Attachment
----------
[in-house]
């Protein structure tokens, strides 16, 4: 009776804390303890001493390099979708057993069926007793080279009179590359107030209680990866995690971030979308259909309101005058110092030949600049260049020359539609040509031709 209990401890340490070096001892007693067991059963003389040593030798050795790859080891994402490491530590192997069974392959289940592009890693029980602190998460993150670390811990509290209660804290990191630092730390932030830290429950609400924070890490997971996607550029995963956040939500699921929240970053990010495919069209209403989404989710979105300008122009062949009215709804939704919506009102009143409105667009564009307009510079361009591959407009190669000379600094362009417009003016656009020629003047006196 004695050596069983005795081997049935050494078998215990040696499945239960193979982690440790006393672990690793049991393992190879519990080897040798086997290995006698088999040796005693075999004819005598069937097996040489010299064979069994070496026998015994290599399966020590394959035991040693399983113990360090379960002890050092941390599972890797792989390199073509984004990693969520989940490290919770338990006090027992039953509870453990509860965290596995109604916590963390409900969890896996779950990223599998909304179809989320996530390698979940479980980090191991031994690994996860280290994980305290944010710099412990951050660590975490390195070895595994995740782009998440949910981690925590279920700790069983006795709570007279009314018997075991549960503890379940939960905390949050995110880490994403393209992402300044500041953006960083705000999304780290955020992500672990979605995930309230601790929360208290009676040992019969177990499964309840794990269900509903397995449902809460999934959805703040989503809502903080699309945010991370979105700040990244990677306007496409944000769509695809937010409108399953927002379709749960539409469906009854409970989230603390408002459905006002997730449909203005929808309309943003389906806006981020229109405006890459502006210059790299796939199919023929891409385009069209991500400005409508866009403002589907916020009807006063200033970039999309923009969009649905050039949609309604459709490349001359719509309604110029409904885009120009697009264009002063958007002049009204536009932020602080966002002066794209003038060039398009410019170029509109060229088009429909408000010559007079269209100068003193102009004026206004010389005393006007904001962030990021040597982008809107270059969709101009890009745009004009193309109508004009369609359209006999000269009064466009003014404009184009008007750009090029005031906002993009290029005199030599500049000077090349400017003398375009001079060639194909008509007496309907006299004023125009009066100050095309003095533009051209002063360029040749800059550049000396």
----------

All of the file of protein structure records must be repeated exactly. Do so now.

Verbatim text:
[in-house]
């Protein structure tokens, strides 16, 4: 009776804390303890001493390099979708057993069926007793080279009179590359107030209680990866995690971030979308259909309101005058110092030949600049260049020359539609040509031709 209990401890340490070096001892007693067991059963003389040593030798050795790859080891994402490491530590192997069974392959289940592009890693029980602190998460993150670390811990509290209660804290990191630092730390932030830290429950609400924070890490997971996607550029995963956040939500699921929240970053990010495919069209209403989404989710979105300008122009062949009215709804939704919506009102009143409105667009564009307009510079361009591959407009190669000379600094362009417009003016656009020629003047006196 004695050596069983005795081997049935050494078998215990040696499945239960193979982690440790006393672990690793049991393992190879519990080897040798086997290995006698088999040796005693075999004819005598069937097996040489010299064979069994070496026998015994290599399966020590394959035991040693399983113990360090379960002890050092941390599972890797792989390199073509984004990693969520989940490290919770338990006090027992039953509870453990509860965290596995109604916590963390409900969890896996779950990223599998909304179809989320996530390698979940479980980090191991031994690994996860280290994980305290944010710099412990951050660590975490390195070895595994995740782009998440949910981690925590279920700790069983006795709570007279009314018997075991549960503890379940939960905390949050995110880490994403393209992402300044500041953006960083705000999304780290955020992500672990979605995930309230601790929360208290009676040992019969177990499964309840794990269900509903397995449902809460999934959805703040989503809502903080699309945010991370979105700040990244990677306007496409944000769509695809937010409108399953927002379709749960539409469906009854409970989230603390408002459905006002997730449909203005929808309309943003389906806006981020229109405006890459502006210059790299796939199919023929891409385009069209991500400005409508866009403002589907916020009807006063200033970039999309923009969009649905050039949609309604459709490349001359719509309604110029409904885009120009697009264009002063958007002049009204536009932020602080966002002066794209003038060039398009410019170029509109060229088009429909408000010559007079269209100068003193102009004026206004010389005393006007904001962030990021040597982008809107270059969709101009890009745009004009193309109508004009369609359209006999000269009064466009003014404009184009008007750009090029005031906002993009290029005199030599500049000077090349400017003398375009001079060639194909008509007496309907006299004023125009009066100050095309003095533009051209002063360029040749800059550049000396």